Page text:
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About arkhangelsk

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  1. What interests me is: 1) Can that gun shoot from that position (on the ship designer graphic, IIRC it'll be all red)? 2) Does the fact this gun cannot shoot affect the others (the AI often waits for all guns to line up before it fires)? Is it at least smart enough to shoot only the guns that can shoot?
  2. First, the accuracy was rounded up - it is closer to 3.25% (rounded up to 3.3) than 3.3 proper. Second, (1-0.0325)^12=0.327315092=32.7%
  3. Try putting on more speed to reduce the number of hits - with the current ruling you can make your ship go 36 knots with 12 18" guns. I think the intent of this mission is to teach you how to distribute fire. You need to know when to stop hitting the battleships (I've been able to kill two of the three before the last one put itself into the Hard to Kill Retreat mode) and start going after the destroyers so they don't torpedo you, then go after the battleship again while you still have some ammo left so you can stab it to death.
  4. Let me put a ball in on BuckleUpBones' side, because I can kind of see a point. While I appreciate analysis, I can also see how it can be overdone and overshadow the overall holistic feel of the system as a whole. In other words, once you see a "bad number", it sticks to your mind like a dead pixel, and all considerations as to its contribution to the overall system, or that it might have a justification disappear. You see the bad number and your immersion is significantly reduced. Here let me use the much-hated speed malus. On paper, assertions like speed matters not with accurate plotting (a.k.a. against a faster target I'll just pull more lead) sound convincing. Further, it can be argued on a Virtual Course plot, two ships paralleling each other at 30 knots produces the same plot as both at zero knots - a dot indicating zero relative movement. Thus, in theory the speed malus should not exist. Okay, but historically there have been a number of instances that suggest that once speed gets above about 25 knots, the hit rate can get much lower than predicted. The speed malus plausibly reaches 90%. It must be noted not all of them involved high relative speed. Nowaki was not that much faster than Iowa, so she cannot generate more than a few knots worth of range rate unless she charges Iowa which was clearly not what happened. On some virtual course plot she'll look just like a ~5-knot ship. In the Battle of Java or Komdandorski the ships were broadly paralleling each other for much of the fight, And by the way, this also shows that they weren't always destroyers or "violently maneuvering". The only common thread is that the ships are uh, fast. I don't think I've ever heard of thousands of shells being flung at a slow ship and missing since the advent of director firing, regardless of its maneuvers, aspect or size. There are only so many times we can blame the poor gunnery of the ships involved (in effect, calling them "exceptions") before at least suspecting ... maybe the core problem is that they are fast, and the reasons we use to dismiss that being a factor aren't as strong in reality as they are on paper. The fact is that parallel @30 knots does not look the same as parallel @0 knots once you take your head out of the Virtual Course Plot and into the True Course Plot, and the assessment of course not always as precise as it might feel on paper. There's also the point that historically, destroyers are not insta-killed by battleships. I really don't think they've ever been that hard to kill once competent FCS shows up in UA:D and you are willing to use the main armament, but they definitely die easier than ever in Alpha 4 (of the new missions, Modern Battleships vs 12 destroyers is by far the easiest to steamroll). Apparently, the size malus was effectively nerfed in the face of complaints of its theoretical implausibility, and we are seeing the results. We get rid of the speed malus too, and destroyers WILL start being insta-killed. Look guys - if we don't want lots of dead destroyers, it's between the speed malus and the size malus. We already HAVE a maneuver malus too in case everyone has forgotten. But of course, none of this seems to matter - people see "speed malus NINE-ZERO percent" and vision of all other things uh, disappear. There's not a lot of discussion of whether the game overall "feels" right in terms of how fast ships are dying overall. A disproportionate amount of discussion is on killing the NINE ZERO percent speed malus 😅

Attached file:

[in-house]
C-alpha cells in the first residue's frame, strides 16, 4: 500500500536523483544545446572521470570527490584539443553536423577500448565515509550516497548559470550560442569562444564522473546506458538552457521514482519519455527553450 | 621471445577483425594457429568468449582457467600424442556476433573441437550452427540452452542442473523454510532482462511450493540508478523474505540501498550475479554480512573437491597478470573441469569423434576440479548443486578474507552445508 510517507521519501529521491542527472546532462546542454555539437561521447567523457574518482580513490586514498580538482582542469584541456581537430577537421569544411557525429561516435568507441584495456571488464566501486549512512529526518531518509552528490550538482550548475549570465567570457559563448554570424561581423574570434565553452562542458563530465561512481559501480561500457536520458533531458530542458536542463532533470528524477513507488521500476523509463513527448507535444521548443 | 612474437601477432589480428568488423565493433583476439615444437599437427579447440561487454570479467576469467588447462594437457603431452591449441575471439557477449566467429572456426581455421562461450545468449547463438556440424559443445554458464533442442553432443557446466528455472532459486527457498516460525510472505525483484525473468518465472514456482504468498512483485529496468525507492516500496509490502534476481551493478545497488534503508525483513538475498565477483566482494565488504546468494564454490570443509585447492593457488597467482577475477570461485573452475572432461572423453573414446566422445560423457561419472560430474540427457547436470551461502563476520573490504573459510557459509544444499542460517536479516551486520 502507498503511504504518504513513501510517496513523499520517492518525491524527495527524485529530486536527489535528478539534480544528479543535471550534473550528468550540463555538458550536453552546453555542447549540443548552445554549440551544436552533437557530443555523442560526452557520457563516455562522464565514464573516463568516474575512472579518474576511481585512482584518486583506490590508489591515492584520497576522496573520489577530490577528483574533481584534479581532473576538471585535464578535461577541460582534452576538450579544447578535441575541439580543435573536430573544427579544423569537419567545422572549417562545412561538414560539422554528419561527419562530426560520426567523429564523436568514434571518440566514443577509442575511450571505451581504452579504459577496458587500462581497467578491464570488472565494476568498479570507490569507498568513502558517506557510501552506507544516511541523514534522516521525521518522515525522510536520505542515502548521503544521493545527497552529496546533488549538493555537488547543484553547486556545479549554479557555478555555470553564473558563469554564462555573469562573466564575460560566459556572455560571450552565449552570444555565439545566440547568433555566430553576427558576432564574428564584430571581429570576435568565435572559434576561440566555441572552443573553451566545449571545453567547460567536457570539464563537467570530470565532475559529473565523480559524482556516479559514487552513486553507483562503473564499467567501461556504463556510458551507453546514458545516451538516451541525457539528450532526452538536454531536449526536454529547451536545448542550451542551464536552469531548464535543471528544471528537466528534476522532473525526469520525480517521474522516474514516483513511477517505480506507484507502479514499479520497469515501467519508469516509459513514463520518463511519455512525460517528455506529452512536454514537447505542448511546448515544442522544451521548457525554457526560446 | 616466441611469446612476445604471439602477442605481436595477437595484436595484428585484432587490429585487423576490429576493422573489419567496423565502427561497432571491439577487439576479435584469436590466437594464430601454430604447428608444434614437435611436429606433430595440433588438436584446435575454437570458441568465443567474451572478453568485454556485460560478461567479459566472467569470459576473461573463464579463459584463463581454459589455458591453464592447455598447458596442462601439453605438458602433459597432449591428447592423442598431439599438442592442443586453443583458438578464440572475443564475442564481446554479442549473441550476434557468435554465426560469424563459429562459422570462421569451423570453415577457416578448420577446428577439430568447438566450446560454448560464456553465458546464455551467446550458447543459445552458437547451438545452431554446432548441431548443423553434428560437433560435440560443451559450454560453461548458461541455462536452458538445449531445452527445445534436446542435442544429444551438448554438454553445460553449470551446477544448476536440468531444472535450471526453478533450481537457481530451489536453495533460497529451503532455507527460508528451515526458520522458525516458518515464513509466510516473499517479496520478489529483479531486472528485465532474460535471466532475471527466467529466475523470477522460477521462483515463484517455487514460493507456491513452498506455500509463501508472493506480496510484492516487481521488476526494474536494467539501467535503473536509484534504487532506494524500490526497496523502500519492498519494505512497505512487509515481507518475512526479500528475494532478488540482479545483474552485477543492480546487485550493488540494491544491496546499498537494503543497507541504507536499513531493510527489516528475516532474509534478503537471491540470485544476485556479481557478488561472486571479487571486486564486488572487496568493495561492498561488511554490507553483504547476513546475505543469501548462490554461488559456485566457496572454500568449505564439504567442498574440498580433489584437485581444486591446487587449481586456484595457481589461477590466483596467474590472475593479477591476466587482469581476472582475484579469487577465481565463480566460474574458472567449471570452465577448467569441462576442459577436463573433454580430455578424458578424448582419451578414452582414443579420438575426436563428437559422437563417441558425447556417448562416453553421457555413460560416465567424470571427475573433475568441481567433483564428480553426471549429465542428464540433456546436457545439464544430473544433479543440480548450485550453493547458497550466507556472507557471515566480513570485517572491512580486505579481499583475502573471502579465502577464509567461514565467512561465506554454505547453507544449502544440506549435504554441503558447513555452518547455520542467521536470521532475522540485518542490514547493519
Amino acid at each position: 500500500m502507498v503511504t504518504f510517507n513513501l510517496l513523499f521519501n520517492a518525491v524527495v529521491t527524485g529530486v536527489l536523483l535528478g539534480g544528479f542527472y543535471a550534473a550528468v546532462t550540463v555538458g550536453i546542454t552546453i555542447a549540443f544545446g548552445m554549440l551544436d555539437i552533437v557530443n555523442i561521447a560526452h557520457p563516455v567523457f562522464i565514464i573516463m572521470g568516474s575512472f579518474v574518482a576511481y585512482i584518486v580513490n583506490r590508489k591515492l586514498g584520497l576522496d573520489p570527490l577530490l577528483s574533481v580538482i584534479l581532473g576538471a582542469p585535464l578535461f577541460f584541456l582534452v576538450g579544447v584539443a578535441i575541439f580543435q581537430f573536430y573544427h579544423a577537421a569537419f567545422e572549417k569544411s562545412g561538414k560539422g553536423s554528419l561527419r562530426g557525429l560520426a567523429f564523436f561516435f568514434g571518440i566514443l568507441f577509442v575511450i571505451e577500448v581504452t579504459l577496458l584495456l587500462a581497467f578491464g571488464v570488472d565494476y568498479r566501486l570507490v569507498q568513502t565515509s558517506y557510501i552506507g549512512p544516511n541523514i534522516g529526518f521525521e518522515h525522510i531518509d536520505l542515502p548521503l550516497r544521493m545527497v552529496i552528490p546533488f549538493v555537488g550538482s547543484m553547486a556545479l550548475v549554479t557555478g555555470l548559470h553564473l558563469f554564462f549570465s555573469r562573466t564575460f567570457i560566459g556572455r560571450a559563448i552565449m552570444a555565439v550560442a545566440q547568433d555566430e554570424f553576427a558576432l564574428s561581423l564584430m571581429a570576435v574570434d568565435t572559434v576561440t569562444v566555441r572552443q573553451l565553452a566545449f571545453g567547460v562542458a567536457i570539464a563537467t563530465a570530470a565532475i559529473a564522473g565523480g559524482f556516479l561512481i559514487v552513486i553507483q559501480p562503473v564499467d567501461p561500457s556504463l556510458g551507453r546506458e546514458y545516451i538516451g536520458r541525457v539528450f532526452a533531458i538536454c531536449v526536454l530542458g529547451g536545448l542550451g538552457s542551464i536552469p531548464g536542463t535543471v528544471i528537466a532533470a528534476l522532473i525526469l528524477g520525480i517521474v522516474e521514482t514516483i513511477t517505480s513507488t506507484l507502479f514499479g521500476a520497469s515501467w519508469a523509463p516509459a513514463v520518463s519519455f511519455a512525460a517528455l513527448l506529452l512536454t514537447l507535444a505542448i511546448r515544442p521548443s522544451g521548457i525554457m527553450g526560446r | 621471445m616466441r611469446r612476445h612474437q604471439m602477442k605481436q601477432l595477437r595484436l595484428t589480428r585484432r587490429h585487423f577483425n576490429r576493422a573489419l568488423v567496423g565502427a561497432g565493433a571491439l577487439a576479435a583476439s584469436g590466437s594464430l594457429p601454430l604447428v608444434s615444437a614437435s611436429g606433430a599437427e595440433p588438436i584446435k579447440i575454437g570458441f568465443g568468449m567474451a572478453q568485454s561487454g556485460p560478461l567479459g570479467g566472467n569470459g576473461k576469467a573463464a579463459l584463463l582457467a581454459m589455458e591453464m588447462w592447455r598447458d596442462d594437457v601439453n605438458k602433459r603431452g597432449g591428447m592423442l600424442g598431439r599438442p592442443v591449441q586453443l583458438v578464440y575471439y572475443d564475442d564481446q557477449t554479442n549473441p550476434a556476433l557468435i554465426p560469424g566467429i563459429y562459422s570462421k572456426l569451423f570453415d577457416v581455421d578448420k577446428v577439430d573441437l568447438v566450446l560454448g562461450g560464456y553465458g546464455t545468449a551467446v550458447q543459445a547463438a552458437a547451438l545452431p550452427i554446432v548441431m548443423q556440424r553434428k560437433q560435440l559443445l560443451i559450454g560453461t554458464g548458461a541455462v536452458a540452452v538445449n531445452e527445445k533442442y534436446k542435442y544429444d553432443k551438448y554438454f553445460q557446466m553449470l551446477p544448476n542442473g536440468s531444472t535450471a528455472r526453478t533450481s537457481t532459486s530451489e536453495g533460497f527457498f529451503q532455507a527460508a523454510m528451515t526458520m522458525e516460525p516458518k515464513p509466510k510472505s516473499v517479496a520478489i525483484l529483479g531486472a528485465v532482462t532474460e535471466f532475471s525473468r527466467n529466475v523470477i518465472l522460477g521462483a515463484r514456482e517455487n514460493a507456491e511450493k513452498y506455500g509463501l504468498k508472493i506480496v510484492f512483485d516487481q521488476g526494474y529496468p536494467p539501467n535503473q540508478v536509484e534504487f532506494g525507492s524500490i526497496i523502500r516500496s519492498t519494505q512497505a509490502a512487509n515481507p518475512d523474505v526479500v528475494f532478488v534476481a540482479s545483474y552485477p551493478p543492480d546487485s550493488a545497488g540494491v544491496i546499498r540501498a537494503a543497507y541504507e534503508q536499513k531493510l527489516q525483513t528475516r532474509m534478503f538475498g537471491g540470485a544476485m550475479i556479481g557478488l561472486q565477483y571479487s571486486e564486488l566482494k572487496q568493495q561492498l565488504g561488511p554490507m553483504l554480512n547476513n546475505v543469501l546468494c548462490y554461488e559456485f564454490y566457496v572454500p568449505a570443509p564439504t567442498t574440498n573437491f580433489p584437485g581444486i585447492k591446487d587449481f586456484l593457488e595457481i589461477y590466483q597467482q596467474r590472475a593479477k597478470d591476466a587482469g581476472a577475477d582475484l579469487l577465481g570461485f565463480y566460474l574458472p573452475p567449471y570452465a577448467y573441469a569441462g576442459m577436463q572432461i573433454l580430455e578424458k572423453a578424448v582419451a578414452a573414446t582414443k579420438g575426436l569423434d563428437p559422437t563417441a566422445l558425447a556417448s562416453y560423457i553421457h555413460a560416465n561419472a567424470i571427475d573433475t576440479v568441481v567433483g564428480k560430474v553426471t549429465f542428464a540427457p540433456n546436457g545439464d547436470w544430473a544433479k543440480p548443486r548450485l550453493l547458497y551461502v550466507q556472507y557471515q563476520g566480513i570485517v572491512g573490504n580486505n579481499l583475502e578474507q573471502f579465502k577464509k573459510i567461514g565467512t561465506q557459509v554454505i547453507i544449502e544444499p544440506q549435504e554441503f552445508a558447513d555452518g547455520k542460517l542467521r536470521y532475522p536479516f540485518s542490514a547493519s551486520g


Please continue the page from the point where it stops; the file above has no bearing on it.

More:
5. Actually, we have a pretty good idea where the main belt is. Right now, the ship is divided into 7 blocks lengthwise. The center THREE blocks are Belt. The other blocks are Extended. Further, due to weight balancing the aft turret often HAS to go on the extremity, so basically if you want to protect that one you have to armor the entire length of the ship.
  6. Check and compare the stat cards. It is already done.